At the end of the summer (August) I weighed myself again and found out I had lost 10 pounds since January. I didn’t get down on myself when it felt like I had working so hard for little progress, but instead decided I was going to kick it hardcore into gear. It was at this point that my healthy habits were formed and I could continue in the direction of a healthy lifestyle. I could work harder in the hopes of seeing results. I realized at this point going forward it would be more of a mental battle than physical battle. The habits were formed, but I needed to continue believing in myself, staying encouraged, and thinking positive. I tried my best.

About: Normally, we’d skip right on over a blog that doesn’t identify the author’s name, but the woman authoring “Frantic at Forty” gave us pause. Why? Because her story is one that so many can relate to — a woman about to enter midlife trying to make sense of things and lose weight. The author started the blog just before she turned 40 as a way to stay accountable while she started out to give herself the only gift she wanted — thin. She’s lost plenty of weight, and, even more importantly, found some happiness in the process. We just hope that turning 40 doesn’t mean an end to her blogging.
What I find very off-putting though is the complicated maths that seems to go with everything I’ve read on working out food ratios on this eating plan. I’m just cutting out all carbs, eating some protein, lots of green veg, a few berries occasionally and lots of good fats – olives, olive oil, MCT capsules, coconut oil, butter, avocados and nuts and seeds, and drinking lots of water. I’m not able to exercise presently, apart from walking a little, due to my injuries. I usually practise and teach yoga. Is it sufficient to approach it in this way?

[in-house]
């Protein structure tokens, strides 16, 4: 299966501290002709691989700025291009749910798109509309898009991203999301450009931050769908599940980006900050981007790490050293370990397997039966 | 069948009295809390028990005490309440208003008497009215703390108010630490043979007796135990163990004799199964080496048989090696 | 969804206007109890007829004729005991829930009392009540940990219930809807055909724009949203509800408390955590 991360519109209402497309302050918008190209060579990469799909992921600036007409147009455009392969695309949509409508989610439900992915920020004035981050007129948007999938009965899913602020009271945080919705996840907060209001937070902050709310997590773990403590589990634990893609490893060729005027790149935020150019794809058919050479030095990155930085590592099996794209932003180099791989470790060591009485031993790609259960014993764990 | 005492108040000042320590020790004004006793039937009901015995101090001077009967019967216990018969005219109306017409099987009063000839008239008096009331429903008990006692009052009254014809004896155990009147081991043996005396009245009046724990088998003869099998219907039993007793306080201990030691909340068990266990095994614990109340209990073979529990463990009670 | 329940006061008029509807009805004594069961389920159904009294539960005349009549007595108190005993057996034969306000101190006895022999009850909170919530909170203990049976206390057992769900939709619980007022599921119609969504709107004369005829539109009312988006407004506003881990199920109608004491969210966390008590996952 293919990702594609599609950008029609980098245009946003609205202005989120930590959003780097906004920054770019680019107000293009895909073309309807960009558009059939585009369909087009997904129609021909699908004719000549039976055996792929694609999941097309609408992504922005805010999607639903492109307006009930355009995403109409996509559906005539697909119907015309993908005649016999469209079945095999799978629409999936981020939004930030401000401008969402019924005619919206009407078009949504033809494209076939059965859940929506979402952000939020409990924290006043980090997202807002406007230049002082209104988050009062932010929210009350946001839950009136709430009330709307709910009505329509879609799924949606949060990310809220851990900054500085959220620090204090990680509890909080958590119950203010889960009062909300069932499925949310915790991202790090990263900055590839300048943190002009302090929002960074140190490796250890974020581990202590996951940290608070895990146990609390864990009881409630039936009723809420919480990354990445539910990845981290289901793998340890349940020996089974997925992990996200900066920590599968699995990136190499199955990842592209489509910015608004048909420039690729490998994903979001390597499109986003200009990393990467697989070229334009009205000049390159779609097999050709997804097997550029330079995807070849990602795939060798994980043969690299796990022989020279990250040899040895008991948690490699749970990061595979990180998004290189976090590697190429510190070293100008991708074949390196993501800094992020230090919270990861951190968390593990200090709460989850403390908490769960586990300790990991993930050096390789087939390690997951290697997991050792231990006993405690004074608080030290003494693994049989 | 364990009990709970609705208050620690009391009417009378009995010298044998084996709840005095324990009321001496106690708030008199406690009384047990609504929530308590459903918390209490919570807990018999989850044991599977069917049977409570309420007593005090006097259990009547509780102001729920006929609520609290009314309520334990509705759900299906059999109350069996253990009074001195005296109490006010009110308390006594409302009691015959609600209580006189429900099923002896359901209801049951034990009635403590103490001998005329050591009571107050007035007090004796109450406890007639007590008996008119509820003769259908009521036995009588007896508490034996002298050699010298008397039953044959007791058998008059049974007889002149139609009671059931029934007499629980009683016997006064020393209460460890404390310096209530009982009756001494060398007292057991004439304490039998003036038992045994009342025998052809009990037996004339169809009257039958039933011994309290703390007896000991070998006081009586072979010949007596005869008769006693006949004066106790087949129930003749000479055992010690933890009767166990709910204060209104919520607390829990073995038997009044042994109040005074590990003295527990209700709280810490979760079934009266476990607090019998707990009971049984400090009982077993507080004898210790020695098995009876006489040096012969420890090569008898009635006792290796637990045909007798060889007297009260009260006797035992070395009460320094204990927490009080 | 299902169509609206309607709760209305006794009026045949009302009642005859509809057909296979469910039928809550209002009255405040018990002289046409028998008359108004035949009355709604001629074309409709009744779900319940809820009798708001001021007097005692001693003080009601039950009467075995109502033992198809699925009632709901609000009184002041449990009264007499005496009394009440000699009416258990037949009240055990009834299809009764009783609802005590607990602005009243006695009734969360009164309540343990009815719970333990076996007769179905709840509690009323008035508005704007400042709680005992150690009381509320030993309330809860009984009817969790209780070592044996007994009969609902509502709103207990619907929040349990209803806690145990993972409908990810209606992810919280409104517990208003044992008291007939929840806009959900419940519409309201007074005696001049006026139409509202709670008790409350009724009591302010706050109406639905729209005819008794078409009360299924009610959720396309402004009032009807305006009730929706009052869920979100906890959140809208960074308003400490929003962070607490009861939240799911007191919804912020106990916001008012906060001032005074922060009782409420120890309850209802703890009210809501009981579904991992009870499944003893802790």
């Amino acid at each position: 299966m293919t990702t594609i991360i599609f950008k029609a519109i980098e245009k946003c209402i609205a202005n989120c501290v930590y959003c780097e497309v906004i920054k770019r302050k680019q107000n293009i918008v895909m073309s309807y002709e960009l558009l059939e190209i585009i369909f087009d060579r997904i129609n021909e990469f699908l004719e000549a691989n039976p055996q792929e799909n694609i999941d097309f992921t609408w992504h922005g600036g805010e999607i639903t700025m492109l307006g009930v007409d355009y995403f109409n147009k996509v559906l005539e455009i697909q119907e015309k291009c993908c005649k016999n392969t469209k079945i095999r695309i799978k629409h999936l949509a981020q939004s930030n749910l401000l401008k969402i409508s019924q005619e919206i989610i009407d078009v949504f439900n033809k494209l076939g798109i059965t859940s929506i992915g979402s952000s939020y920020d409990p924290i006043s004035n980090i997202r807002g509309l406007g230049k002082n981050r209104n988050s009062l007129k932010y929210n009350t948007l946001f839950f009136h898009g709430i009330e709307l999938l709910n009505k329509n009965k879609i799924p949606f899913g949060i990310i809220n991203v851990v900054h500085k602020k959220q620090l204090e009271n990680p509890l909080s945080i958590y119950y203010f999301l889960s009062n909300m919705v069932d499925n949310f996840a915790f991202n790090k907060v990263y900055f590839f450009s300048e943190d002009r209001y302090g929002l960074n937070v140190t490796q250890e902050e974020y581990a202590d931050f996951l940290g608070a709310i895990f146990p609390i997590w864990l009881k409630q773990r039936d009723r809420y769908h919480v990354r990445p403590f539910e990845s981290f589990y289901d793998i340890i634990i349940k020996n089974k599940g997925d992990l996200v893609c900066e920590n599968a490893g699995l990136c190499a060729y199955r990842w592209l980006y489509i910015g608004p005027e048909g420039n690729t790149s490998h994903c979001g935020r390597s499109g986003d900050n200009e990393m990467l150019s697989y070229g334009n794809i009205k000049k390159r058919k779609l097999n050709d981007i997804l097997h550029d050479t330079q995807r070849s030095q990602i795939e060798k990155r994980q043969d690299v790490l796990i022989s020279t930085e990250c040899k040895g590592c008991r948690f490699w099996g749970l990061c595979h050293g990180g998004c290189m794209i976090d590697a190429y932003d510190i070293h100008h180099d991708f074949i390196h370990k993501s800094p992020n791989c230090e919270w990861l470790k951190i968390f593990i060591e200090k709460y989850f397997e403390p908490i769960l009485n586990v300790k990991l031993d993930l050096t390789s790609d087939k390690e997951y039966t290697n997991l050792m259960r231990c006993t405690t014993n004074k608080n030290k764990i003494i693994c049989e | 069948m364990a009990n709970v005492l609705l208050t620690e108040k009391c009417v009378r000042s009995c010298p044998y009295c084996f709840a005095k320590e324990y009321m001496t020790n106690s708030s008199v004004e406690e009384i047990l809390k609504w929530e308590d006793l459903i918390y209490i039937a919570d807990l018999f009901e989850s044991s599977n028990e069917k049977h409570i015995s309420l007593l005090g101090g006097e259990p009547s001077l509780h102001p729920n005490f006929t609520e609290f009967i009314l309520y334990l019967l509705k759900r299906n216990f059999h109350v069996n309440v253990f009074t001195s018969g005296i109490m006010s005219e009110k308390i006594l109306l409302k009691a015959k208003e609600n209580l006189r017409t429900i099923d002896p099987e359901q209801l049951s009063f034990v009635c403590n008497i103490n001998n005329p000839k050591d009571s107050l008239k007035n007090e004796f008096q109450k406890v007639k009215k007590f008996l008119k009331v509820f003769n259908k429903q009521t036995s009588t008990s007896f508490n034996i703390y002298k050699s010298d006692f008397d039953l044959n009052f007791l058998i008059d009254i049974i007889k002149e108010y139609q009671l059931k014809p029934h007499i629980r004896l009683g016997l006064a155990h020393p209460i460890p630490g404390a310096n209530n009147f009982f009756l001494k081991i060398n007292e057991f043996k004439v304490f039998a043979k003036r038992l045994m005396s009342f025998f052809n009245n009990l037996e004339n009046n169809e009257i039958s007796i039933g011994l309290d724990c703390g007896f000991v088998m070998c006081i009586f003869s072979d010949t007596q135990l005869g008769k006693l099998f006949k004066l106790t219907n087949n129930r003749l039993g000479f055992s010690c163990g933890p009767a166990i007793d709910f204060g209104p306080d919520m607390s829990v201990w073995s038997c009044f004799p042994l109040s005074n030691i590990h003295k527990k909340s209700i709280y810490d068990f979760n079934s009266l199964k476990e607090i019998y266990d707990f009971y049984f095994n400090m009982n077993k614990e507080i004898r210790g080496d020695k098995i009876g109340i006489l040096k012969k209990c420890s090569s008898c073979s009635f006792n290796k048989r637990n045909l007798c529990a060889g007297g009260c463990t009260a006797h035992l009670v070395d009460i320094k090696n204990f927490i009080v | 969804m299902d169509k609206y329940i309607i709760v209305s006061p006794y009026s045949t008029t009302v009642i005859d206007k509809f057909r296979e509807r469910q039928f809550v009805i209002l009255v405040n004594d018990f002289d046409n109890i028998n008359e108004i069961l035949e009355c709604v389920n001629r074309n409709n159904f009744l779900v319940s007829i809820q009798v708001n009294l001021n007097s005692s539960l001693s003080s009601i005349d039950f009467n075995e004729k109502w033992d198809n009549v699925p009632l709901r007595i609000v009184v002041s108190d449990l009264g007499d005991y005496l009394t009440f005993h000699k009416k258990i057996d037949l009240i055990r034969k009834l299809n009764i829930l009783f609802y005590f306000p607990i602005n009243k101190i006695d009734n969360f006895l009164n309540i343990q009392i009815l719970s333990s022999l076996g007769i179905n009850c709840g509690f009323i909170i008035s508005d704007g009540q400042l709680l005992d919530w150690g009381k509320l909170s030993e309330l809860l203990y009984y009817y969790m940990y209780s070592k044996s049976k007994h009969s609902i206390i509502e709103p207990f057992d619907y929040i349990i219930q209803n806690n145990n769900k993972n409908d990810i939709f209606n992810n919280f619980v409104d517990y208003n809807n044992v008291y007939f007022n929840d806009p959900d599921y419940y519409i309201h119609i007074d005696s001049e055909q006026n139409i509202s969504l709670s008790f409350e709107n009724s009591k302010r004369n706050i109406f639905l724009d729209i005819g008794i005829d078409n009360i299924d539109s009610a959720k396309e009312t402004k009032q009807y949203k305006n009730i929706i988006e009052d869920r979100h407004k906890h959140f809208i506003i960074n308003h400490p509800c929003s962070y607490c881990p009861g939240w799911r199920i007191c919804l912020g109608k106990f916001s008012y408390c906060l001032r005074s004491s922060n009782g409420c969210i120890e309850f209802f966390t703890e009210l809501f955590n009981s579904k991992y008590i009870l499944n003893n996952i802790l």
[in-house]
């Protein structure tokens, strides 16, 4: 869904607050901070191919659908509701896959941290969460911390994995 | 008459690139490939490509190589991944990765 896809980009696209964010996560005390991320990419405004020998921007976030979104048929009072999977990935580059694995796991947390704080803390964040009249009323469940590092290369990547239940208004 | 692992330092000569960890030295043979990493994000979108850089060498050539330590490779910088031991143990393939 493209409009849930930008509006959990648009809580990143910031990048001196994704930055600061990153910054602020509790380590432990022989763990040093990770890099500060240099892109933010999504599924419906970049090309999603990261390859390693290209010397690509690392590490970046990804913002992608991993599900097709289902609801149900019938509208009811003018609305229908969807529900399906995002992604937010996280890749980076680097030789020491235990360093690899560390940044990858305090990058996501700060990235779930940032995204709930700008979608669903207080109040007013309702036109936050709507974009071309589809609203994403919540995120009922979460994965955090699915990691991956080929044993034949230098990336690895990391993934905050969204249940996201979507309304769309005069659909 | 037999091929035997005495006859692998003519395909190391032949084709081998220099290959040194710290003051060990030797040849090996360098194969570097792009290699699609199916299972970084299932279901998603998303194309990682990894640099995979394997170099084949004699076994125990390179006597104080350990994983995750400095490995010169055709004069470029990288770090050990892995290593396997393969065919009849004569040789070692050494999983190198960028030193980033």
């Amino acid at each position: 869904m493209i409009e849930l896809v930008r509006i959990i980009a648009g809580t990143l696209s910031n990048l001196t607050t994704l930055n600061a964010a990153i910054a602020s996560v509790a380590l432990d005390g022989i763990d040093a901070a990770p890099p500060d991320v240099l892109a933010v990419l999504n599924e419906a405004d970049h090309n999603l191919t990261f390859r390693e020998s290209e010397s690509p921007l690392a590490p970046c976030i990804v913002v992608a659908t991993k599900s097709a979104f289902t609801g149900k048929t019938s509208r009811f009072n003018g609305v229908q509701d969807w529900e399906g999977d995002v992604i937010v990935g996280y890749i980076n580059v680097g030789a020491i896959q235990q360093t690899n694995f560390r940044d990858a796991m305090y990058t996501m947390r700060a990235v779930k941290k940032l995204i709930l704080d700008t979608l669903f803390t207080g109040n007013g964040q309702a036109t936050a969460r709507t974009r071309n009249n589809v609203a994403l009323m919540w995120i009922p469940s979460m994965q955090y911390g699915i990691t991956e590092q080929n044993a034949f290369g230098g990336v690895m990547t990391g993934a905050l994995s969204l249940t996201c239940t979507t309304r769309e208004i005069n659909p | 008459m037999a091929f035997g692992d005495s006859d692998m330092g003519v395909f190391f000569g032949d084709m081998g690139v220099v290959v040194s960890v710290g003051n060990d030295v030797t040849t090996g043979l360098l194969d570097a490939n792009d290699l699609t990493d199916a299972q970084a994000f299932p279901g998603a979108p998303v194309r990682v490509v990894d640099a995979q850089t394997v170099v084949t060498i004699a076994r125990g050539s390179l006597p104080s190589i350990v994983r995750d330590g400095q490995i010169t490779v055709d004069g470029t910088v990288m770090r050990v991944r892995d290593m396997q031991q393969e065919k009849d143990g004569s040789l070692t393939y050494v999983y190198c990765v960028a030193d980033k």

Jen always has a sugary snack at 10:00 am, Jane loves to eat chocolate at night, they did not realize it but they have a daily pattern and we can use that to our benefit. If you see that you always want something sweet at 10:00 am, have a sweet breakfast like oatmeal, it will curb that craving before you have it and guess what? Pattern broken and extra calories consumed no more.
When researchers at the University of Tennessee put a group of volunteers on one of two diets—one high in calcium and one not—and cut each group’s calorie intake by 500 calories, they found that the people getting calcium lost twice as much weight (an average of 13lbs) compared with people on the standard diet. Study author Michael Zemel, Ph.D., believes extra calcium helps the body burn more—and store less—fat.
Insulin (in-suh-lin): A hormone made by the cells in your pancreas. Insulin helps your body store the glucose (sugar) from your meals. If you have diabetes and your pancreas is unable to make enough of this hormone, you may be prescribed medicines to help your liver make more or make your muscles more sensitive to the available insulin. If these medicines are not enough, you may be prescribed insulin shots.
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“It can take 12 minutes or longer for the signal that you’ve started to eat to make its way to your brain,” says Mark S. Gold, M.D., of the McKnight Brain Institute at the University of Florida. Quick tips: Sip some water between every bite of food you eat, or at least eat more meals with friends or family members. You’ll be more likely to talk and therefore to eat more slowly.
Full Plate Living is a nonprofit dedicated to a simple mission: Encourage, educate, support, and inspire anyone who wants to live a healthier lifestyle. They don’t advocate for starving yourself, spending your life at the gym, or giving up the foods you love. They’re also not about fad diets or weight loss supplements. Instead, they offer practical, straightforward steps to maintain a healthy lifestyle. Visit the blog.
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